GOLLNLP: Improving Efficiency and Robustness of the U.S. Electrical Power Grid using HPC
The gollnlp project addresses mathematical and computational challenges arising in the optimization of today’s electrical power grids. Our goal is to develop the methodology and software needed to solve such mathematical optimization problems rapidly and robustly in real-time operations of the U.S. transmission power grids. Central to our approach is the use of affordable, cost-realistic high performance computing (HPC) hardware and the generally available HPC software stack. This project responds to the Grid Optimization (GO) Competition launched by the U.S. Department of Energy’s Advanced Research Projects Agency – Energy (ARPA-E) to develop computational and software management solutions for a reliable, resilient, and secure American electricity grid.
Core activities are performed at LLNL, while personnel at the University of California, Merced, develop technologies for contingency screening.
- Cosmin G. Petra (principal investigator, firstname.lastname@example.org) is a computational mathematician/computer scientist at LLNL’s Center for Applied Scientific Computing. His work focuses on algorithms and HPC solvers for the mathematical optimization of extreme-scale engineering systems with emphasis on complex energy systems.
- Ignacio Aravena (email@example.com) is an operations research engineer in LLNL’s Computational Engineering Division. His work focuses on developing optimization models (mixed-integer, nonlinear, stochastic) and scalable/parallel algorithms to improve power systems’ resilience.
- Omar DeGouchy, PhD student, University of California, Merced.
- Juraj Kardos, PhD student, Università della Svizzera italiana, Lugano (while at LLNL).
The team receives valuable support and guidance from professors Roummel Marcia (University of California, Merced), Olaf Schenk (Università della Svizzera italiana, Lugano), and Joey Huchette (Rice University).
- Capability to optimize in real-time transmission power grids with as much as 70,000 buses without running into algorithmical or computational limitations.
- Uses mathematically sound nonlinear programming algorithms and state-of-the-art scientific computing.
- The optimization engine for SC-ACOPF uses an asynchronous parallel computing model to enable high parallel efficiency and robust computations.
The Security-Constrained AC Optimal Power Flow Problem
Power flow optimization problems are one of the central challenges in electrical power grid operations and planning, upon which depends the cost efficient and safe provision of electricity to industrial, commercial, and residential consumers. The nation’s drive toward clean energy generation and decentralized energy resources—as well as the drastic changes in demand due to the recent progress in energy storage technologies and electrical vehicles—challenge the operations paradigm of today’s electrical power grid designed around large, centralized generation plants. To address these shifts in the U.S. power grid, the Department of Energy’s Advanced Research Projects Agency – Energy (ARPA-E) launched the GO Competition to develop computational and software management solutions for a reliable, resilient, and secure American electricity grid.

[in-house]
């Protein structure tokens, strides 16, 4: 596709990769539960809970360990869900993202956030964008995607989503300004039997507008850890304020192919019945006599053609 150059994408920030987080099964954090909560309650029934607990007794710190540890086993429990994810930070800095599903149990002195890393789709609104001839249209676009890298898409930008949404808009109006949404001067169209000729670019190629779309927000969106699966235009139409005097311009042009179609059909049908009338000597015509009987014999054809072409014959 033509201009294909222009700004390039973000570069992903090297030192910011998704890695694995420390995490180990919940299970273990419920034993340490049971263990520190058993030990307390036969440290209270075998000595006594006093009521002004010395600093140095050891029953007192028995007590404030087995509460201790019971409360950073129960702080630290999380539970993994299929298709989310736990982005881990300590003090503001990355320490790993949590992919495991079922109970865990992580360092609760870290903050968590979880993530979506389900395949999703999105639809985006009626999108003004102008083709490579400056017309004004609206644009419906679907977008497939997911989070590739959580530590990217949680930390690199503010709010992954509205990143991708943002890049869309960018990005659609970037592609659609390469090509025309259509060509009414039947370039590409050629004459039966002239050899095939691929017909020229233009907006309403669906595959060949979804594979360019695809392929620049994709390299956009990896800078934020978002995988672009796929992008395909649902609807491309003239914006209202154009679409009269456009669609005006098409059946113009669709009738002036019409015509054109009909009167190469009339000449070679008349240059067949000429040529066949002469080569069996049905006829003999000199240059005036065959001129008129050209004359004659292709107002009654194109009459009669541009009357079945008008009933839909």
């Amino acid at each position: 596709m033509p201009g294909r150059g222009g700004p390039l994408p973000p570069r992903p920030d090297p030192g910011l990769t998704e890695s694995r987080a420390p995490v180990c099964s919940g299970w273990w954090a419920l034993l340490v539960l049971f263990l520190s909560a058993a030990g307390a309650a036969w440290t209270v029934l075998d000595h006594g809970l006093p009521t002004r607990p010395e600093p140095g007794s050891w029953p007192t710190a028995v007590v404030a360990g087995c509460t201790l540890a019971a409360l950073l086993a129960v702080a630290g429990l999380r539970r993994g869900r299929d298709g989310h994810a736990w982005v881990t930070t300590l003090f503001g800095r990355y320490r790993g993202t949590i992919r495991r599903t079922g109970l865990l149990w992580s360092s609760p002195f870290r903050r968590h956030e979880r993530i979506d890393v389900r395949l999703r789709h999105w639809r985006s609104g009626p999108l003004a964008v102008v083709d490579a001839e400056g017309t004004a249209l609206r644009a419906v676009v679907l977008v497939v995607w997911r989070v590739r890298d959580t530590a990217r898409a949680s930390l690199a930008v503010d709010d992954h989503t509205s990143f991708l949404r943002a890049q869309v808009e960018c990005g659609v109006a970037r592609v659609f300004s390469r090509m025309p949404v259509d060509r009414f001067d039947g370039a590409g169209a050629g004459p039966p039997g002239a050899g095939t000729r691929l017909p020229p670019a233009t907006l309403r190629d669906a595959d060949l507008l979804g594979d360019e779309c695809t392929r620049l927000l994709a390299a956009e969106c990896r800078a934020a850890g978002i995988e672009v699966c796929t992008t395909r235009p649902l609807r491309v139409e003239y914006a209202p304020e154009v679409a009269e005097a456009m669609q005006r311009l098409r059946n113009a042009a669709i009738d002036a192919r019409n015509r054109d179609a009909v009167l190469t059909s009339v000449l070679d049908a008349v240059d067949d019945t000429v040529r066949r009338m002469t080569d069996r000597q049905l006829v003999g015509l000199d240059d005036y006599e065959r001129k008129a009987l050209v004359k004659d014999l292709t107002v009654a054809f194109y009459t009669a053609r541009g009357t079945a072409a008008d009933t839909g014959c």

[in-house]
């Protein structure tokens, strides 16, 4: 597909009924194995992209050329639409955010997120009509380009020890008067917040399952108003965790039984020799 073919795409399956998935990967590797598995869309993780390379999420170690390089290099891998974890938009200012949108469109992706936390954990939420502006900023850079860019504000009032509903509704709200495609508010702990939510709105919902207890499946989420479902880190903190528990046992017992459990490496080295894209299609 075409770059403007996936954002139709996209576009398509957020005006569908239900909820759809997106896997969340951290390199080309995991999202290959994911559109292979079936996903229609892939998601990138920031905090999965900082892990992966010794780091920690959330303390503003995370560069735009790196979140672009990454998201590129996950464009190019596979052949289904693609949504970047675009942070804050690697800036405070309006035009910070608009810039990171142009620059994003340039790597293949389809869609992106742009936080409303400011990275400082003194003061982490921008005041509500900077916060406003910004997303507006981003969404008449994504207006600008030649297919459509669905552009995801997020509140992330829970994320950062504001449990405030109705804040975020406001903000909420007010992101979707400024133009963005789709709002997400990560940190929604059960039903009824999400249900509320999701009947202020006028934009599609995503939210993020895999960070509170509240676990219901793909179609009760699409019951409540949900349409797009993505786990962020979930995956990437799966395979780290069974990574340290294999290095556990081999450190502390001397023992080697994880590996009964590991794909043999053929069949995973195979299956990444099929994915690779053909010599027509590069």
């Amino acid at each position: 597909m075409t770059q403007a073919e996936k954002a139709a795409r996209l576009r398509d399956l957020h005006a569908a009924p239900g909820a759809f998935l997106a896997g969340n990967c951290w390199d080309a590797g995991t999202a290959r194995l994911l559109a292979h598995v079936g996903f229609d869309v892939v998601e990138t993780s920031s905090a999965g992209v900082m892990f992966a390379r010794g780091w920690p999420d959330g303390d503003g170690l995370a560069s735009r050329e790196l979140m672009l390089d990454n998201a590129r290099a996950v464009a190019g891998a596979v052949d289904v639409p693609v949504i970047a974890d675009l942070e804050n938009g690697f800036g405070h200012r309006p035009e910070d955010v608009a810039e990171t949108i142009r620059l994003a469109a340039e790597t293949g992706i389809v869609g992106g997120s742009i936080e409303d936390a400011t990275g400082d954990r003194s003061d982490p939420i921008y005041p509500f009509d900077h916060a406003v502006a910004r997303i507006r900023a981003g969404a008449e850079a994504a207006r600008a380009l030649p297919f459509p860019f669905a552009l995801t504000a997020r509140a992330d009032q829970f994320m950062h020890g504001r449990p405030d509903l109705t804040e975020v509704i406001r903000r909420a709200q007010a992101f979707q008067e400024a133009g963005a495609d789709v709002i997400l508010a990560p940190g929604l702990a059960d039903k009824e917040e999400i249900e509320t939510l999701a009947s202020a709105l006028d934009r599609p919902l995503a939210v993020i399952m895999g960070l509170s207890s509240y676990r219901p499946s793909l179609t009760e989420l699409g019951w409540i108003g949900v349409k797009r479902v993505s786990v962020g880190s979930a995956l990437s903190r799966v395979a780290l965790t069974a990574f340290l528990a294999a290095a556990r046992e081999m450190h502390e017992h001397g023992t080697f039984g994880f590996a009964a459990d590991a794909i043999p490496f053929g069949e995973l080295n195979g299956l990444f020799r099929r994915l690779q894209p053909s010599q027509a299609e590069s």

ARPA-E GO Competition - Challenge 1 focuses on solving the cornerstone problem of short-term power grid operations planning: the security-constrained AC (alternate current) optimal power flow (SC-ACOPF), over realistic power grids with nationwide geographic coverage and subjected to tens of thousands of adverse grid equipment failures. These problems are characterized by their large size, nonlinearity, non-smoothness, non-convexity, and, for certain real-world grids, ill-conditioned nature. These characteristics make SC-ACOPF problems extremely challenging both mathematically and computationally. ARPA-E provides a large collection of SC-ACOPF instances and concrete performance metrics (e.g., measuring dollar-cost efficiency and robustness of the competitors’ solutions). Teams participating in the competition are required to submit their software for execution and evaluation. These two steps are performed by an independent third party—namely, Pacific Northwest National Laboratory.